Like something out of a science fiction movie, researchers have developed a way to scan brain images for early signs of Alzheimer’s disease with an accuracy of more than 99 per cent.
Alzheimer’s is the leading cause of dementia, with an estimated 24 million cases worldwide. The Australian Institute of Health and Wellbeing (AIHW) estimates that about 430,000 Australians are living with dementia and that Alzheimer’s is responsible for about 70 per cent of those cases.
The disease is expected to cost the Australian economy almost $19 million by 2025, with that number predicted to increase to almost $37 billion by 2056.
Early detection, as with most conditions, can make a big difference to treatment plans and outcomes. The current method for identifying Alzheimer’s in its early stages is functional magnetic resonance images (fMRIs) of the brain. Specialists then examine the images for changes associated with the disease.
That’s a time-consuming task and requires specialist knowledge. But what if that could be delegated to a computer program? Could a computer complete the task more quickly and with more accuracy?
Researchers from the Kaunas University of Technology in Lithuania say they have developed an early detection method for Alzheimer’s using artificial intelligence (AI) ‘deep-learning’ techniques to examine fMRIs at a much faster rate than a specialist.
In layman’s terms, the researchers are using a computer (or network of computers) running a piece of code designed to scan fMRIs for signs of Alzheimer’s. But the really impressive bit is that as the AI scans more and more images and receives more data, it improves its accuracy by incorporating the new information into future scans.
“Medical professionals all over the world attempt to raise awareness of an early Alzheimer’s diagnosis, which provides the affected with a better chance of benefitting from treatment,” Modupe Odusami, PhD student and researcher on the project, told ScienceDaily.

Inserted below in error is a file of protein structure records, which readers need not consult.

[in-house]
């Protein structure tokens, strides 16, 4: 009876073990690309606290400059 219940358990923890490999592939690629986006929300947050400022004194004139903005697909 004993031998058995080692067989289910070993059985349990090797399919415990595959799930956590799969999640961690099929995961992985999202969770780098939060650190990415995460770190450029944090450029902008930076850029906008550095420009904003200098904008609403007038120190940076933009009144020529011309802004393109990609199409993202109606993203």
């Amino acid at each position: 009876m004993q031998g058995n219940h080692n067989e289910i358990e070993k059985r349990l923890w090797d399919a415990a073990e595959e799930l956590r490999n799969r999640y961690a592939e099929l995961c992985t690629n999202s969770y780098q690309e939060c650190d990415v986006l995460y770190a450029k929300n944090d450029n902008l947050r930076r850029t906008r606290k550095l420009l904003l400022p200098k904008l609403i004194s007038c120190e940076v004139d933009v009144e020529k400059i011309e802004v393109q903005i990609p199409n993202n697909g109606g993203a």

One of the early Alzheimer’s signs the AI is looking for is mild cognitive impairment (MCI). That can be difficult to diagnose as it is hard to tell the difference between decline due to regular ageing and early dementia. In its earliest stages, MCI may not produce symptoms, but changes will be evident in images of the brain.
“Modern signal processing allows delegating the image processing to the machine, which can complete it faster and accurately enough,” says lead researcher Professor Rytis Maskeliunas.
He says the algorithm could be developed into software, which would analyse the collected data from vulnerable groups (those over 65, with a history of brain injury, high blood pressure and so on) and notify the medical personnel about any anomalies related to the early onset of Alzheimer’s.
“Of course, we don’t dare to suggest that a medical professional should ever rely on any algorithm 100 per cent. Think of a machine as a robot capable of doing the most tedious task of sorting the data and searching for features.”
Prof. Maskeliunas hopes the breakthrough will make screening for Alzheimer’s and other dementia conditions cheaper and more accessible.
“Technologies can make medicine more accessible and cheaper. Although they will never (or at least not soon) truly replace the medical professional, technologies can encourage seeking timely diagnosis and help.”
Do you or a loved one suffer from Alzheimer’s? Would you have benefitted from early detection methods like this? Let us know in the comments section below.
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